One of my friends recently took her three-year-old son to a sensory-friendly theater – where kids who are susceptible to sensory input, or who have trouble sitting still for long periods, can enjoy a movie in a safe, comfortable environment. The lights and sound are adjusted, and the kids can get up and move around whenever they want.
Sensory-friendly activities are becoming more and more commonplace, from skating rinks and indoor play-zones, to adapted Broadway shows and Major League ballgames.
It’s as if too much of anything can overload these kids’ circuits. But which came first? Are they being born with heightened senses, or have we created a world that blasts away at all of us, and most of us have desensitized in order to cope?
When I was pregnant in the late 70s, it was common to choose a homebirth, including the (Frederick) Leboyer Method. It minimizes discomfort for the newborn through low lighting, a quiet room, soft voices, no drugs if possible, and a “Leboyer bath” to ease the transition into the outside world. Then many of us went on to raise our kids similarly, allowing a natural growing experience through schools like Montessori and Rudolph Steiner.
I tried to do a homebirth but ended up in the emergency room with a C-section. Afterwards, I felt bad that I hadn’t been able to keep it calm. So I doubled-down, by not taking my infant son out of the house for the first month and by holding him practically round the clock for the first year. Some people thought I was extreme, but it’s what my heart was telling me to do. I felt intuitively that it wouldn’t create a dependency, that he had a need for a lot of physical exchange, and that it would add to his ability to relate, share and love.
As parents, we have to make zillions of decisions, hoping they’ll be the right ones. And it seems likely that children are capable of helping us, by giving us the answers themselves, by providing signs for what they need from us.
It’s as if they know of a keyhole to a safe place inside themselves. And we have to find the key that fits – and then help them use that doorway, as they need it.
One key to help these super sensitive kids might be nature, walking in the woods or a park, where they can calm themselves. It might be music – they can show signs for what type of music they like. It might be beauty – just walking around a museum or a flower market. It might be making art, or cooking, or reading, or riding in the car, or swimming, or running – anything that helps them gather and center their own energy.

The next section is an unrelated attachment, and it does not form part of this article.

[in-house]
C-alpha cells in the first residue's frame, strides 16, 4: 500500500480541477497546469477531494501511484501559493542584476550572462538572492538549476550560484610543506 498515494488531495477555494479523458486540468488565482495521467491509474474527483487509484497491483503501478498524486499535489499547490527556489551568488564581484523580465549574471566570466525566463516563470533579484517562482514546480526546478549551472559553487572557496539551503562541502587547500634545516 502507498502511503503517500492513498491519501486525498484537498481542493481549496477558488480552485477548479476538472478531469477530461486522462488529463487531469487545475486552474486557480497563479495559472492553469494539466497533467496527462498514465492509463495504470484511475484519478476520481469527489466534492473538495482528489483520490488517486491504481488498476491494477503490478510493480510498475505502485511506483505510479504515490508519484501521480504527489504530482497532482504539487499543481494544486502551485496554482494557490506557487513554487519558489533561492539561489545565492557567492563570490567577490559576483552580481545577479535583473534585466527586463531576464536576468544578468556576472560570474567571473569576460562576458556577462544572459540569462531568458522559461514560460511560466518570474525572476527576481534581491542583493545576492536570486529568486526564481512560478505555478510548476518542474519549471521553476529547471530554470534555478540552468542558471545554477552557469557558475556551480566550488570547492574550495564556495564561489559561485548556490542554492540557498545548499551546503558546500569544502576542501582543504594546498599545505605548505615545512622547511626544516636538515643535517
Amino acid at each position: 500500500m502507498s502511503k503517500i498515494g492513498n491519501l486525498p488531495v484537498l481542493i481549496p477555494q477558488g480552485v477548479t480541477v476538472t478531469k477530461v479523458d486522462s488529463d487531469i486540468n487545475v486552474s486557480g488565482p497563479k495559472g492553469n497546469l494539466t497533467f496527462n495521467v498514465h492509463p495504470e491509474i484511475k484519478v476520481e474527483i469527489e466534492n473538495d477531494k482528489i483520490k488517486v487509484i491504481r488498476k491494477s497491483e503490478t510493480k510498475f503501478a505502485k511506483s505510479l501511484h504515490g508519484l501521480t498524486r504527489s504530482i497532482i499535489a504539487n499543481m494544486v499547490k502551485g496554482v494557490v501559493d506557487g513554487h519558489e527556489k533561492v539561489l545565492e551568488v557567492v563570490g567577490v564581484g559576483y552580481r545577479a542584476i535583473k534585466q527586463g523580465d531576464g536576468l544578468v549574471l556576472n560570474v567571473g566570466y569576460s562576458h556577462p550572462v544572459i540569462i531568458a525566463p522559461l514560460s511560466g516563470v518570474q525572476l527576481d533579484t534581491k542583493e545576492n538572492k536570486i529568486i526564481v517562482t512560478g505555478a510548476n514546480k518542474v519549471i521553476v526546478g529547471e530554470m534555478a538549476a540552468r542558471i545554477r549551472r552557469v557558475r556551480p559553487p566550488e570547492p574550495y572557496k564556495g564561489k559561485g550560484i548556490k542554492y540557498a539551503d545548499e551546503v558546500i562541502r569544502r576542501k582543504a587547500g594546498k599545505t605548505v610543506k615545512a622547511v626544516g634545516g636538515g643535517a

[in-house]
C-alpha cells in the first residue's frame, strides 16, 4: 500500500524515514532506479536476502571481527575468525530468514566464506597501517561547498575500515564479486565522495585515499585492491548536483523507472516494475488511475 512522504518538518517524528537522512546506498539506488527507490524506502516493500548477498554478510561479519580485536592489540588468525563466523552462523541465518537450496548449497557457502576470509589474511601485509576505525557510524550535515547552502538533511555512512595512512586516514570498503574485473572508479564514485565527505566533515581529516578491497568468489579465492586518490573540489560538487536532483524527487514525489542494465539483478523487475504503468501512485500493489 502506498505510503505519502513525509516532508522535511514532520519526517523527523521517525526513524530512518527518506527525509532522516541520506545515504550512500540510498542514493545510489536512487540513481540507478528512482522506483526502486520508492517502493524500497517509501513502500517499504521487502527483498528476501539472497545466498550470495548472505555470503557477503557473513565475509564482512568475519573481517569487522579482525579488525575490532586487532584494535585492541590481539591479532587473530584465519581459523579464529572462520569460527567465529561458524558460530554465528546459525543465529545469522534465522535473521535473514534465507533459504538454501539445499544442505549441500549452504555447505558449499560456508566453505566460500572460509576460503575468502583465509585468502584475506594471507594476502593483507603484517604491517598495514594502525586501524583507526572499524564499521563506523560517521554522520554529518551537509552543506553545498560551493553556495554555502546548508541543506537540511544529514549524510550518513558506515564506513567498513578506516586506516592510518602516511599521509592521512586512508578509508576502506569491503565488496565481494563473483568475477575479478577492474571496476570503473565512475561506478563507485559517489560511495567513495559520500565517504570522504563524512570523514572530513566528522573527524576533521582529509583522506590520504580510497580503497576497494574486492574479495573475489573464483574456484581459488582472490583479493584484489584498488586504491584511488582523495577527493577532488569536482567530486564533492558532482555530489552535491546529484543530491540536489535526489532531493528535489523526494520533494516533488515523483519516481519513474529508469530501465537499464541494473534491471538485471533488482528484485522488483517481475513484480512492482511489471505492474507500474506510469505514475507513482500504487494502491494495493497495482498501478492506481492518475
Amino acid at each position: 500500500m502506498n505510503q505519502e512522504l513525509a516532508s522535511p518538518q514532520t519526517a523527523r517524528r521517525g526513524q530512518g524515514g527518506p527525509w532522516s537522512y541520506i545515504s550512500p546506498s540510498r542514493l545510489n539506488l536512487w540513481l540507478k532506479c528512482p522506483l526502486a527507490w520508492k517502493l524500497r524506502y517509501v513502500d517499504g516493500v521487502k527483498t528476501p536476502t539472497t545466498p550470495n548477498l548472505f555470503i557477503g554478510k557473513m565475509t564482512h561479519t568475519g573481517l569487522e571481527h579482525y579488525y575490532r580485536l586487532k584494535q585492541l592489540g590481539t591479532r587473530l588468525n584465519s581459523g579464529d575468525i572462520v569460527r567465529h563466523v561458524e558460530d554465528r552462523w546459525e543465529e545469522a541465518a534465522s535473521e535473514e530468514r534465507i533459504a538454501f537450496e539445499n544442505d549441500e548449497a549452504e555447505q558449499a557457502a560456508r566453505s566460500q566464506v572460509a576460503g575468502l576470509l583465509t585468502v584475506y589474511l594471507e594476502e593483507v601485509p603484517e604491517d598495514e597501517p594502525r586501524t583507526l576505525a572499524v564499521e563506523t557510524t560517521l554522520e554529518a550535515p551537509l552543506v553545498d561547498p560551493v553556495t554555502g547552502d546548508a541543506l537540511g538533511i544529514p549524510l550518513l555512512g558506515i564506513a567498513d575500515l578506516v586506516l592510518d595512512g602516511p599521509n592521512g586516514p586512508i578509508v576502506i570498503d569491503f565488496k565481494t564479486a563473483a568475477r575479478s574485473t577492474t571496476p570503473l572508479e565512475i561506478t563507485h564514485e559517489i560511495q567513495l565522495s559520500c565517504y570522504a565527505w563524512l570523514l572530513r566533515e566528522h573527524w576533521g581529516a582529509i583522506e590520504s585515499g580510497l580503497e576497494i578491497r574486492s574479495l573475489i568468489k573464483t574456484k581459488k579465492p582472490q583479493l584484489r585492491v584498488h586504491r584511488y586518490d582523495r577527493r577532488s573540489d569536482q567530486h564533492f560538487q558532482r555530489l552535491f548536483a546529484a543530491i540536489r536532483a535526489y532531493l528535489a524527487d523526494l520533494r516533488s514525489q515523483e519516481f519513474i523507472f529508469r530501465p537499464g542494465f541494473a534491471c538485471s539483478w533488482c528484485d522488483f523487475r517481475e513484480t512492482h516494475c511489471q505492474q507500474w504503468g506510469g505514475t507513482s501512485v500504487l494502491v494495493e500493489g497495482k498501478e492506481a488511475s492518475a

Kids have to acclimate to a harshness that we’ve created. And they don’t have the buffers in place that we have. They’re wide open, especially in their developmental years.
Maria Montessori said that the mind of a child is “like soft wax, susceptible at this age to impressions, which could not be taken in at a later stage when this special malleability would have disappeared.”
When our kids aren’t doing or feeling well, it could be that they’re picking up something from the environment they’ve been in, or the people they’ve been around. It’s not farfetched to consider, because kids are like sponges, absorbing our words and actions. And their intuitive sides are even soaking up our thoughts and moods. And they’re being affected by all of it.
When we have kids, we know that we have to rein in our emotional outbursts, to set a good example. But we also can’t be haphazard about our thoughts and feelings. When we’re fearful, or when we’re worrying – even if our concerns are about our kids – they can pick up on it and buy into whatever worst-case scenario we have running in our worried minds.
When kids are trying to figure the world out in their early years, they need to feel secure. So the household norm needs to be supportive – not only the environment, but also the attitudes.
Sure, stuff happens, and there are going to be moments of chaos, and we all have to figure out how to live in this sometimes-crazy world.
I’m a bit of a germ-phobic, and when my granddaughter was crawling around on a dirty floor and my son said to me, “She’s building immunities,” I wanted to grab her up and scrub her, but instead I got onboard with his view-point. And when he asked me to not put store-bought plastic containers on his wooden cutting board, I reminded him that I was the one who taught him about cooties – when he and his brothers were young, I wouldn’t let them go to bed in their clothes, because they were “filled with world-cooties.”
Whatever choices we make and whatever guidance we follow – whether we insist on a sterile environment or we accept that bedlam is inevitable – most important is to create a family culture where everyone knows how to get back to a loving norm as quickly as possible.
When we give the best that we are to our kids, they’re fortified with the best possible buffer, which is unconditional love.
And when we run into a family at a playground or in a store or a restaurant, which is becoming more and more commonplace, where a distraught kid is struggling to get it together and feel OK, and the parents are desperately searching for that moment’s answer, our best choice as passers-by is to be understanding and compassionate, to give them all the space and time they need, and to stay supportive in our attitude and our behavior. Because it’s what we all need from each other.
This post is featured on The Huffington Post. Photo credit goes to French photographer and film director, Jonathan Kluger. To see more of his work, visit jonathankluger.com and follow him on Instagram.